Bullet journals are amazing. You can spend hours drawing up the pages and making it as neat and pretty as possible. However, there are two problems with that….
Firstly, we don’t all have hours to spend on things like this! Secondly, if you are not the most artistic nor the neatest person the finished results can be quite disappointing when compared to some of the beautiful pages you see online.
Some pages in a bullet journal are created once and last for months but some need to be set up monthly, weekly or even daily. This can be very time consuming! I often find I am recreating the same page over and over with only minor tweaks.
I realise that in part, that is the point. The mindful practice of keeping the journal has its own benefits. I am sure that that is true, it is quite relaxing sitting with the coloured pens designing pages and thinking about layouts. I would just rather be doing a little less of it and still have the pretty trackers and organisation. Rather than create each journal page and tracker from scratch having the most commonly used ones as printed sheets saves lots of set up time.
How many days do you start with an enormous do list only to end the day with most of the list untouched and a feeling of failure? Could it be that you simply didn’t have the time available to complete all your planned tasks. If so you were bound to fail before you started!
The picture below shows a version of my daily planner. This is one of my favourite pages as it tracks back to goals and forces you to take a view on the time available in your day and how you spend that time. Let me take you through it…
- Write your goals at the top of the page every day. I know I just talked about this being a time saving download but writing your goals every day is important. Each time you write them you are underlining them in your mind. Think about your goals – are they really important to you? Are they really what you want to achieve? Good! Now in the planner lets make sure you are getting to spend enough time on them. Tip I put a colour code beside each goal so that I can see where my time has gone quickly as I flip through completed pages. Try to write your goals in a single short sentence.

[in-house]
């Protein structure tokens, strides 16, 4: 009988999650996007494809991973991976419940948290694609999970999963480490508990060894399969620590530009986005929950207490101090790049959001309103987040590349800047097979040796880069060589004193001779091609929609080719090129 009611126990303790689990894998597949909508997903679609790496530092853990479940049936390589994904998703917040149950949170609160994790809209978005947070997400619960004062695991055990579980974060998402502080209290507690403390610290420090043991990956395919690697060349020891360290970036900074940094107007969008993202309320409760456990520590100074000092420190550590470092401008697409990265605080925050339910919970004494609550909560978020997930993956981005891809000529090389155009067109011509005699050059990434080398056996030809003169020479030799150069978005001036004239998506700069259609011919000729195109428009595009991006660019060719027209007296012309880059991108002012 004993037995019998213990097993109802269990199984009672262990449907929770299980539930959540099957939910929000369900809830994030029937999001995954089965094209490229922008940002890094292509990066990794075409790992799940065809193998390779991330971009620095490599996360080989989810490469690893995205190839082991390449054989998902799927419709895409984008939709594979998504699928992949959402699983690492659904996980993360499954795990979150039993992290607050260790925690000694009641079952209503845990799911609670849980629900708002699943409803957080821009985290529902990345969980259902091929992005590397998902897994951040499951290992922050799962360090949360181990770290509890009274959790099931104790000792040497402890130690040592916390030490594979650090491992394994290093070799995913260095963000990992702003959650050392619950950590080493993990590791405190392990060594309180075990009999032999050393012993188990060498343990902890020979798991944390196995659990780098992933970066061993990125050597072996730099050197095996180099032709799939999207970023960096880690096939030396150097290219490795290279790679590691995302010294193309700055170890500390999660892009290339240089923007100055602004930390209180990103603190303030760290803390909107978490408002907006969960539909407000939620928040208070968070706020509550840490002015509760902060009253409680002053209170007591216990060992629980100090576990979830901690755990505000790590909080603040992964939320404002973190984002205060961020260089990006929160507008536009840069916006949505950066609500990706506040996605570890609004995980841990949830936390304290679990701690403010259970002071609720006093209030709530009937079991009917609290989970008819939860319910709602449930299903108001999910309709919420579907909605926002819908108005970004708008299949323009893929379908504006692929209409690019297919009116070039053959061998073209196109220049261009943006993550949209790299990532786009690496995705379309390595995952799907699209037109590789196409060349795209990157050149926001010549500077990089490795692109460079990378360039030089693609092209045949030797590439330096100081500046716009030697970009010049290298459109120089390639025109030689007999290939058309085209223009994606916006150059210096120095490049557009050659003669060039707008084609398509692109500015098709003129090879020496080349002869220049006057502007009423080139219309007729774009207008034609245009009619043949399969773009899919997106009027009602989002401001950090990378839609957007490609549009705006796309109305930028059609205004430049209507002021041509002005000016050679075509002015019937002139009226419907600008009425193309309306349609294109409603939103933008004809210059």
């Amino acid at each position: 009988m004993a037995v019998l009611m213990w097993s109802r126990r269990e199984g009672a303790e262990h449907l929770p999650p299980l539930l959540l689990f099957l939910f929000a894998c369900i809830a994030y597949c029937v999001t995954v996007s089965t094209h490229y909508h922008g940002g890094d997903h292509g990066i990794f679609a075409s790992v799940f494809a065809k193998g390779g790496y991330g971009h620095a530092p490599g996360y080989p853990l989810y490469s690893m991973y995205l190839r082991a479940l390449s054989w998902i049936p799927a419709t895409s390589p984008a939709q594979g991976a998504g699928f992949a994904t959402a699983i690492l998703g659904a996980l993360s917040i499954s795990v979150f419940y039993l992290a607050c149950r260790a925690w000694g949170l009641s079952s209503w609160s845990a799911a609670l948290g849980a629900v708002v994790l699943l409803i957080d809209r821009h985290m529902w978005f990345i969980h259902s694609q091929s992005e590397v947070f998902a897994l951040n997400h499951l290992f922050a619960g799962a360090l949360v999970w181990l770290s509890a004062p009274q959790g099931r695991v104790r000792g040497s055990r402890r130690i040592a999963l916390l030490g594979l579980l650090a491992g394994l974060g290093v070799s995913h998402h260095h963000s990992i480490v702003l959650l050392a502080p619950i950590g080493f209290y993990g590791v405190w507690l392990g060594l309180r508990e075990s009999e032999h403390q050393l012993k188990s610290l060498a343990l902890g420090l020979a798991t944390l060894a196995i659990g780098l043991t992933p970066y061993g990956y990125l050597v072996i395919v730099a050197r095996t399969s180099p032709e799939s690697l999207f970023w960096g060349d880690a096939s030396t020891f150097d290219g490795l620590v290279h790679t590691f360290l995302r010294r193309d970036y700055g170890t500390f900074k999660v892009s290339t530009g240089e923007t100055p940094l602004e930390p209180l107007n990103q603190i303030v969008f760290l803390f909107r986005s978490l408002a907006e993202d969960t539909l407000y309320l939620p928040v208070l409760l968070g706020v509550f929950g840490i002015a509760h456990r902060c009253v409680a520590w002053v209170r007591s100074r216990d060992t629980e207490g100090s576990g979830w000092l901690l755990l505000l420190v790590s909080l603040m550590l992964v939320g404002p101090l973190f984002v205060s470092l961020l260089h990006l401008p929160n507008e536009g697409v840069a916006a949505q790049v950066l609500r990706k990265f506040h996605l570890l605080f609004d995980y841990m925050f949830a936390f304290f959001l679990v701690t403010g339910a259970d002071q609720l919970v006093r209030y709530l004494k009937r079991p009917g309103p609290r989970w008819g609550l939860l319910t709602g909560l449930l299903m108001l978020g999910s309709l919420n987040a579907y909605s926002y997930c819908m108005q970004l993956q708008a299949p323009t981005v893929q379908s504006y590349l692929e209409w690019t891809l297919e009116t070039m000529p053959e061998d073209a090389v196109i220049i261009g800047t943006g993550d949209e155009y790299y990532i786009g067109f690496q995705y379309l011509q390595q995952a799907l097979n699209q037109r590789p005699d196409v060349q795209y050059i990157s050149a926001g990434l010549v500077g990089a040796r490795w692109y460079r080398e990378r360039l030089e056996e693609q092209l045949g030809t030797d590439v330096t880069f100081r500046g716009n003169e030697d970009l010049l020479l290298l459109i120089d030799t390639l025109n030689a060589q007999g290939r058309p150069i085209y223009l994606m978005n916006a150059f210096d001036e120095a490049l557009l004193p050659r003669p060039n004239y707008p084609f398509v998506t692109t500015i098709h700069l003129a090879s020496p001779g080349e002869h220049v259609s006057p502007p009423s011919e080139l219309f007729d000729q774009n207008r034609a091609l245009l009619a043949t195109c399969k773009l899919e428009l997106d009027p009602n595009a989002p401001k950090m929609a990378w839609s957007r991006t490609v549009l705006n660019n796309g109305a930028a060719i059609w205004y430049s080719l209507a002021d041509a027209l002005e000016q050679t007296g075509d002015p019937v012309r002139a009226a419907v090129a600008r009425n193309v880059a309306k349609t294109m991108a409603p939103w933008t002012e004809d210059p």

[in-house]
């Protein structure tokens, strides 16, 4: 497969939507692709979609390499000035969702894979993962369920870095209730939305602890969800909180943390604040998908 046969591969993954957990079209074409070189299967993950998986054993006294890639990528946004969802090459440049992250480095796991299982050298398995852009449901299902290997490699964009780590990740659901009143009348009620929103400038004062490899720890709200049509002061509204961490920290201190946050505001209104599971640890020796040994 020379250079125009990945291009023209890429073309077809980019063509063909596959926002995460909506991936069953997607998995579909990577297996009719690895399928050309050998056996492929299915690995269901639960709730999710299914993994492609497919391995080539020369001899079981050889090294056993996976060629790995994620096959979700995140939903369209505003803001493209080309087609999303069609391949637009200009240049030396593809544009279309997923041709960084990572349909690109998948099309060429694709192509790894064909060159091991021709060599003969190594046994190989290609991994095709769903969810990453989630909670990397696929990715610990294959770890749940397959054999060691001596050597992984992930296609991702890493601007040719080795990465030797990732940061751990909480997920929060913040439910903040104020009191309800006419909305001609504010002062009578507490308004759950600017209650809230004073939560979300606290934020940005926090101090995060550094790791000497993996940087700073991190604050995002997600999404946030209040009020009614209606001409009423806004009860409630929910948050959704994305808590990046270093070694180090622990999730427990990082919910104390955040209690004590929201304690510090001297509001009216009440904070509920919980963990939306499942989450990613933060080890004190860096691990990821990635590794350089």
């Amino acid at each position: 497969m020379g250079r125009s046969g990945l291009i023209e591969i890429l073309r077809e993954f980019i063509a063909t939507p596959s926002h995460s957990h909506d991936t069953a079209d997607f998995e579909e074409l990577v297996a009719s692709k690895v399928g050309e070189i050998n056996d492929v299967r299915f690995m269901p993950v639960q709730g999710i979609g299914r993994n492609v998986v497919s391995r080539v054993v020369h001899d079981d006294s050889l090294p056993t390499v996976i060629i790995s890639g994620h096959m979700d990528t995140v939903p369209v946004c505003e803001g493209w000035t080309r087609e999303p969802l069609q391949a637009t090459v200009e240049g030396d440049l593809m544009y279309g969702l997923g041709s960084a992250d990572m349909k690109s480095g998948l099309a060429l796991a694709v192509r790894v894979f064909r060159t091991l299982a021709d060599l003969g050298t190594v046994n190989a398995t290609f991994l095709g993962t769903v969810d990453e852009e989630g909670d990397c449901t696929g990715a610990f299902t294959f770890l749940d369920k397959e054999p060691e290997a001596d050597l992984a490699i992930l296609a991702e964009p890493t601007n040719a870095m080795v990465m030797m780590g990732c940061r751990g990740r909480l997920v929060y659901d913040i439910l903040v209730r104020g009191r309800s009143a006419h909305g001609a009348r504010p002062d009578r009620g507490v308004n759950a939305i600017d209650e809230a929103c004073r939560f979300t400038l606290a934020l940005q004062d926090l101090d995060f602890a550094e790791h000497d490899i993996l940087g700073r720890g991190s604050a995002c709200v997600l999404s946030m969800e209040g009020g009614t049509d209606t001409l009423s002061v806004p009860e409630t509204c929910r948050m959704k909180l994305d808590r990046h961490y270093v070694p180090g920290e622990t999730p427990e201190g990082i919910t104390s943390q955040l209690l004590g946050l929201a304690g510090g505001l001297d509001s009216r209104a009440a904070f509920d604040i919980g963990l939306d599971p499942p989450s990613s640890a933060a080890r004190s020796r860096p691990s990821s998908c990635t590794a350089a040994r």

- Work out how much time you have to spend on routine and how much time you have available for yourself. There is a timeline giving a full 24 hours in 15 minute blocks. If you are anything like me there are times when your day starts very early or ends very late and there are no hours of the day that are never seen! When tracking self-care it is important to include the time you spend asleep or resting too. Start by blocking out on the time available line anything that is fixed. I include the time I plan to wake and go to bed here, work, fixed chores and appointments. Tip – be realistic when working out the time it takes to complete fixed tasks. Don’t assume that you stop one activity and instantly start another. Be kind to yourself and allow breathing space. It is better to plan to do less and achieve what you plan, than to plan to do huge amounts and fail. This also applies to the next step where you list what you want or need to achieve.